Evidence shows that most people who make it to the top 1 percent of income earners usually don’t stay at the top for very long.

But the person who wins the $800 million Powerball Jackpot during Saturday night’s drawing, assuming one person wins the entire pot, will have such a large pile of cash that they can create a steady cash flow of millions of dollars a year without taking much risk.

“With this amount of money there’s really no reason to be overly aggressive,” said Jeffrey Carbone, managing partner and founding member of Cornerstone Financial Partners in Charlotte, N.C. “Lottery winners unfortunately try to get richer but now it’s really about maintaining your wealth.”

For someone taking the lump-sum, the prize would amount to an estimated $372 million after federal taxes, according to the website USAMega.com. After state taxes, that pot would be reduced to about $350 million — though it could be more or less depending on the state. (Ten states, along with Puerto Rico and the U.S. Virgin Islands, don’t charge any state taxes on lottery winnings, according to USAMega.com.)

After investing that $350 million in a conservative portfolio that earns an average of 3 percent a year, the move could generate a steady cash flow of about $10.5 million a year. (And that’s without spending down any of the actual prize money.) For the typical worker, that would be enough money to cover the bills, buy a nice car, offer some financial support to family and friends and still indulge in some nice meals and a few vacations.

One hypothetical portfolio that winners can consider would involve investing 40 percent of the money in municipal bonds, where returns would be free of federal — and in some cases state and local — taxes, Carbone says. Another 30 percent could be invested in dividend paying stocks from high-quality companies; 15 percent could be invested in real estate, including commercial real estate and rental properties; 10 percent could be invested in alternative markets such as gold and other commodities; and 5 percent could be held in cash.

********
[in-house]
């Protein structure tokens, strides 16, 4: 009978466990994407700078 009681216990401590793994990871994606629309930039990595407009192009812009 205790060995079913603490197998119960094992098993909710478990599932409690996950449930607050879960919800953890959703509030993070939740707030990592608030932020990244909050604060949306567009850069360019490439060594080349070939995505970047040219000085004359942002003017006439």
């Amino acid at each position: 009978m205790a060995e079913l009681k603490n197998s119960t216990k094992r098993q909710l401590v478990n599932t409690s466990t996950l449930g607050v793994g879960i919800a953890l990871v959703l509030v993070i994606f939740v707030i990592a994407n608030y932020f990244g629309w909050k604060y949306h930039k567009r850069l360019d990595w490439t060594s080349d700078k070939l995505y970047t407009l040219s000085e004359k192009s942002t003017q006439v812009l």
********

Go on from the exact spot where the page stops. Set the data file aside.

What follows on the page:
Being too conservative with the money, however, could backfire. With yields on cash accounts such as money market accounts still being low, investors who stuck all of the money in cash could end up losing some of their winnings to inflation, Carbone says.

Another thing to consider when trying to make the winnings last is to choose to receive the money over time instead of taking the lump-sum payout. The annuity would pay out the winnings over a 30-year period, which would keep some winners from blowing through the cash in a few years, says Andrew Stoltmann, a Chicago-based investment fraud lawyer who has represented lottery winners who sued their advisers.

Of course, taking the annuity means giving up some of the interest that the money would earn had the winner taken the money and invested it, he says. But for people who worry they won’t have the discipline to be conservative with the money, taking the cash over time might be the better move, Stoltmann says. It also gives the winner more time to build a team of advisers they trust, he says.

For many lottery winners one of the largest challenges is finding a reliable team of advisers and attorneys who can help them manage their winnings without squandering the cash, Stoltmann says.

Only subscribers are eligible to post comments. Please subscribe or login first for digital access. Here’s why.

Use the form below to reset your password. When you've submitted your account email, we will send an email with a reset code.

filed under: